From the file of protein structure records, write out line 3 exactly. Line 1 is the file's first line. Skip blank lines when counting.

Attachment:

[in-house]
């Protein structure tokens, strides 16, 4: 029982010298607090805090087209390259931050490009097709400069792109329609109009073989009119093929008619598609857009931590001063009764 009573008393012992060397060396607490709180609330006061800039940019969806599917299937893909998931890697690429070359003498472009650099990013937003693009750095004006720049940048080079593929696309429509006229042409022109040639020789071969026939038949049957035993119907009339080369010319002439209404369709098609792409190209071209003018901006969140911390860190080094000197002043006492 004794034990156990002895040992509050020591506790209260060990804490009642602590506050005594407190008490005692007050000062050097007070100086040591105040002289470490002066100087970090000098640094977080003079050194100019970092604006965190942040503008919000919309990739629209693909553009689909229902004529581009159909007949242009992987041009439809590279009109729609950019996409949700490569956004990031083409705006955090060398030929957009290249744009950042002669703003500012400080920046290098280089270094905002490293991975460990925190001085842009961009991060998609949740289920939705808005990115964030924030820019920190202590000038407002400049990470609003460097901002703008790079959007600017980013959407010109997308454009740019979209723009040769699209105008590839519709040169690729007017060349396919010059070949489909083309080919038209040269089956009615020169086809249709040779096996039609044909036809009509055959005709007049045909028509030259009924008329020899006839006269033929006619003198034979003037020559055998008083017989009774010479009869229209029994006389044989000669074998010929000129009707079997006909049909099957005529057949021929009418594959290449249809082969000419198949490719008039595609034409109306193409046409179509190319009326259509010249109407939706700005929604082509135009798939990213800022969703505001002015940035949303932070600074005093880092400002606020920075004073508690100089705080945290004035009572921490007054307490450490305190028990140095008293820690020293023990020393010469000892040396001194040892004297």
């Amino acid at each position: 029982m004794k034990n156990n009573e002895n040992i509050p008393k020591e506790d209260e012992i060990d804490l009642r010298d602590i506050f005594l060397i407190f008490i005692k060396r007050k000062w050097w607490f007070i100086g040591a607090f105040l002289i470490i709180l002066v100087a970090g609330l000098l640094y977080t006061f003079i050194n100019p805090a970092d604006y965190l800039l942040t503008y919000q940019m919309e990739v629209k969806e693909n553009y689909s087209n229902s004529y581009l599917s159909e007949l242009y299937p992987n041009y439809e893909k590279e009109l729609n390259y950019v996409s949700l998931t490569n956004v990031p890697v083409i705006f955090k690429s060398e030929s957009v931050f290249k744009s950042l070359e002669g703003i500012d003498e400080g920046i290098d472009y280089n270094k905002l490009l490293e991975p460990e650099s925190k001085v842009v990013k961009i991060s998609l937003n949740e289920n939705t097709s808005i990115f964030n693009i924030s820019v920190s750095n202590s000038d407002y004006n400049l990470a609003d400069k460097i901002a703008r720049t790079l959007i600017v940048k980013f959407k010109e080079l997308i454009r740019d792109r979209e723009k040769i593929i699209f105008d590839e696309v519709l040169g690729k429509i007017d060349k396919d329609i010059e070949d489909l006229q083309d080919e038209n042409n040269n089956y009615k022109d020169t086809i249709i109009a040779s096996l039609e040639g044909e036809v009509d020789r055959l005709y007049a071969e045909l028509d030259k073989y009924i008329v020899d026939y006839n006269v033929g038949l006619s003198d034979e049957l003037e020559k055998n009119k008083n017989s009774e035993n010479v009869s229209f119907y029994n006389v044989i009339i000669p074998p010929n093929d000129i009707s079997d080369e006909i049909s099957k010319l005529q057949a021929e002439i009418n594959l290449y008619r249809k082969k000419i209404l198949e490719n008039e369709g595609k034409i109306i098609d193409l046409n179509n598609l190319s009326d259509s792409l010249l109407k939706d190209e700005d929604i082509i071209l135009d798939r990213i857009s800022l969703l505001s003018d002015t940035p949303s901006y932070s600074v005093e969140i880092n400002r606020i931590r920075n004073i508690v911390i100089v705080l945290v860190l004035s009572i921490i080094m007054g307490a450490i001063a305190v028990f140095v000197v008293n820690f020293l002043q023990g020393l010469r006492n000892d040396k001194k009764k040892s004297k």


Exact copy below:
């Amino acid at each position: 029982m004794k034990n156990n009573e002895n040992i509050p008393k020591e506790d209260e012992i060990d804490l009642r010298d602590i506050f005594l060397i407190f008490i005692k060396r007050k000062w050097w607490f007070i100086g040591a607090f105040l002289i470490i709180l002066v100087a970090g609330l000098l640094y977080t006061f003079i050194n100019p805090a970092d604006y965190l800039l942040t503008y919000q940019m919309e990739v629209k969806e693909n553009y689909s087209n229902s004529y581009l599917s159909e007949l242009y299937p992987n041009y439809e893909k590279e009109l729609n390259y950019v996409s949700l998931t490569n956004v990031p890697v083409i705006f955090k690429s060398e030929s957009v931050f290249k744009s950042l070359e002669g703003i500012d003498e400080g920046i290098d472009y280089n270094k905002l490009l490293e991975p460990e650099s925190k001085v842009v990013k961009i991060s998609l937003n949740e289920n939705t097709s808005i990115f964030n693009i924030s820019v920190s750095n202590s000038d407002y004006n400049l990470a609003d400069k460097i901002a703008r720049t790079l959007i600017v940048k980013f959407k010109e080079l997308i454009r740019d792109r979209e723009k040769i593929i699209f105008d590839e696309v519709l040169g690729k429509i007017d060349k396919d329609i010059e070949d489909l006229q083309d080919e038209n042409n040269n089956y009615k022109d020169t086809i249709i109009a040779s096996l039609e040639g044909e036809v009509d020789r055959l005709y007049a071969e045909l028509d030259k073989y009924i008329v020899d026939y006839n006269v033929g038949l006619s003198d034979e049957l003037e020559k055998n009119k008083n017989s009774e035993n010479v009869s229209f119907y029994n006389v044989i009339i000669p074998p010929n093929d000129i009707s079997d080369e006909i049909s099957k010319l005529q057949a021929e002439i009418n594959l290449y008619r249809k082969k000419i209404l198949e490719n008039e369709g595609k034409i109306i098609d193409l046409n179509n598609l190319s009326d259509s792409l010249l109407k939706d190209e700005d929604i082509i071209l135009d798939r990213i857009s800022l969703l505001s003018d002015t940035p949303s901006y932070s600074v005093e969140i880092n400002r606020i931590r920075n004073i508690v911390i100089v705080l945290v860190l004035s009572i921490i080094m007054g307490a450490i001063a305190v028990f140095v000197v008293n820690f020293l002043q023990g020393l010469r006492n000892d040396k001194k009764k040892s004297k």